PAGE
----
Mark Eccleston, 605th overall, 13:48:52: It’s not often that someone makes great strides forward to the point where they can knock whole hours off their Ironman times after several years in the sport, but Mark has had, in many ways, the most remarkable season of any of the St Helens Tri participants in this year’s race. As well as taking his BTF level 1 coaching course at Edge Hill University and completing both the Fred Whitton Challenge and Ironman 70.3 Staffordshire, he has been an excellent example of how covering off all the small details with regards to lifestyle and cultural conditioning can add up to a huge difference. These differences began with a strong swim where he got out of the water in just under 75 minutes, before a sub-7:30 bike split put him in position to zone in on a final time of under 14 hours. The warm conditions caught out many seasoned marathon runners but despite a small dip just after the halfway point, he picked up the pace well on the final lap and crossed the line well under the 14 hour mark to a standing ovation.

Will Bardin, 645th overall, 13:57:05: Will is in his second season with the club and has improved immeasurably in all three disciplines particularly in long-distance open water swimming, as a regular at structured training sessions. The swim round the Flash didn’t seem to have taken too much out of him on the bike course either, as he stuck to his plan knowing that he had a very strong run to come, and so it proved as he ran negative splits for the marathon finishing with a flourish to beat the 14-hour mark by just three minutes.

Paul Booth, 740th overall, 14:14:19: Like Matthew and Will, Paul is one of the club’s more recent new members and as such is yet to rack up the experience in club trainig sessions. However, he had trained consistently and with plenty of energy for the challenge and was straight into the thick of things in the water as he recorded a pace of under two minutes per 100m for the first lap. A small drop-off on lap 2 was put right with a battling display on the slopes of Lancashire and a very good run where he somehow saved some of his fastest miles for the final lap lifted him into the top 750 overall, just missing out on the top 100 in his age group.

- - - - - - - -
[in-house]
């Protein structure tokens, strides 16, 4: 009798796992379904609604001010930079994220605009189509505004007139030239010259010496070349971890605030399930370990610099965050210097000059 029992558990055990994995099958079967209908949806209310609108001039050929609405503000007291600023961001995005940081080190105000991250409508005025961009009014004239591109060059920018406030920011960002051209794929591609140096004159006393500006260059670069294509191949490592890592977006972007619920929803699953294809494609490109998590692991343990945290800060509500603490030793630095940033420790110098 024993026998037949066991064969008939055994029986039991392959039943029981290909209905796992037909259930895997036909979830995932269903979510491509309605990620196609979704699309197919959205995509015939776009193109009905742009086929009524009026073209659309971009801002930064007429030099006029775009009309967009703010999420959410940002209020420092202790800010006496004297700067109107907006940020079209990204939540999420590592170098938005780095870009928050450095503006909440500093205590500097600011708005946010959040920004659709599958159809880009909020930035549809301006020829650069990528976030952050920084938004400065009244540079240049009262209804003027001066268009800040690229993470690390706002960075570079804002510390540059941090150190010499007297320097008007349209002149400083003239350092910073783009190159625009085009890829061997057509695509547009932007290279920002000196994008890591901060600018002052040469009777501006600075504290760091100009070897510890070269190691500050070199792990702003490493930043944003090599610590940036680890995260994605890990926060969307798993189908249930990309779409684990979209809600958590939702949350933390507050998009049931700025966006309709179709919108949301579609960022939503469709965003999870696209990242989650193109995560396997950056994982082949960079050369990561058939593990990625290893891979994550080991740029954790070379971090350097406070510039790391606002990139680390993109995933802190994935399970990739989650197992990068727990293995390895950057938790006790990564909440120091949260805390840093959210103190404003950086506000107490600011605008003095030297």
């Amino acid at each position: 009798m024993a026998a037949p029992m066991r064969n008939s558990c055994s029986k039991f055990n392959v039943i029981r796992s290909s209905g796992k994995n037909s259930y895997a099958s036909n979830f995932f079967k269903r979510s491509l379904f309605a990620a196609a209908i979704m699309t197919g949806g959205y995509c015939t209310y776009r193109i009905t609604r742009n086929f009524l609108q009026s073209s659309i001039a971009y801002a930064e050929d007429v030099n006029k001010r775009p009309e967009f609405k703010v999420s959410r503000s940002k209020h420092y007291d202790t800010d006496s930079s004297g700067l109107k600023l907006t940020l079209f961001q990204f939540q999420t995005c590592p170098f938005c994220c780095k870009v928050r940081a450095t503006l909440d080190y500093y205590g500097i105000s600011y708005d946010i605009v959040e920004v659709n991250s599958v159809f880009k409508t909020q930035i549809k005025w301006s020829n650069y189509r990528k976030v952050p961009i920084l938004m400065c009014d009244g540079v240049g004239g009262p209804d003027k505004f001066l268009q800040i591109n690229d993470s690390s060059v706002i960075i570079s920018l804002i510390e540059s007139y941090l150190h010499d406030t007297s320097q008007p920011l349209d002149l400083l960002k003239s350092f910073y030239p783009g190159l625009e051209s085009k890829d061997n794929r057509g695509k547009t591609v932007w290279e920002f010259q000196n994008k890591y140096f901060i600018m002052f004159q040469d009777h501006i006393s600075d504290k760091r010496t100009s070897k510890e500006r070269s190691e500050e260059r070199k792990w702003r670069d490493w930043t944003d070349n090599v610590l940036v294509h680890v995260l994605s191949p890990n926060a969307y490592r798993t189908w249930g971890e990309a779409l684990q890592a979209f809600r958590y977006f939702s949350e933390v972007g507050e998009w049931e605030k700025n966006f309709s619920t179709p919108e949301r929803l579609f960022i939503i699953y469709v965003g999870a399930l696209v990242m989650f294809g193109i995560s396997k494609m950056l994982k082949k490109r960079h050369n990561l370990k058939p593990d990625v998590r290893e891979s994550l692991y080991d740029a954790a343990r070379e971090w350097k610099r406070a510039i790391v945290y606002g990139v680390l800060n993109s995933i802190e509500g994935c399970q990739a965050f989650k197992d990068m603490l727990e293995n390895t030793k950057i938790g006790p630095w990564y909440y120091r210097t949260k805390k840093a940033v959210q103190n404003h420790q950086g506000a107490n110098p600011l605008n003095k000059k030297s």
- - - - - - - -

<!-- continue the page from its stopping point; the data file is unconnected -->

Neil Wallace, 937th overall, 14:56:19: Neil’s pace on the bike was already well-known before the race began, but here it was his swim that caught the eye, as he was one of the quicker club members around the Flash and was in the top 15 in his age group upon exiting the water. His bike speed set him him for a good crack at the run where he stuck to a pace of around 7:50 per kilometre, edging his pace up a little bit towards the end, just to make sure he got home under the 15 hour mark, which he duly did to the tune of nearly four minutes.

Steve Gavin, 1065th overall, 15:29:35: Stephen is no stranger to the Ironman distance having competed in many long haul challenges during his career and his steady diet of endurance training sessions paid off on race day as he was comfortably out of the water in just over 80 minutes. The bike leg was slayed in just over eight hours and his ability to hold form over a full day’s racing proved pivotal on the run as while others struggled to find a rhythm he managed to record a sub-5:45 time for the 26.2 miles which lifted him into a position where all he needed was a sprint finish to duck under the 15:30 mark which he managed to the tune of 25 seconds.

Paul McGregor, 1315th overall, 16:34:44: Paul entered the race so late his name didn’t even show up as St Helens Tri on the IMUK tracker, but he was still well up for the challenge and perhaps embodied the spirit of competition more than anyone else as he acknowledged the Saints support at the foot of Belmont on his drive to make up places from the swim, having completed the 3.8k around the Flash in just under 1hr45. He had more left in the tank than most for the marathon though, and was able to pass some tiring runners in the closing stages to easily beat the cut-off time finishing in just over sixteen and a half hours.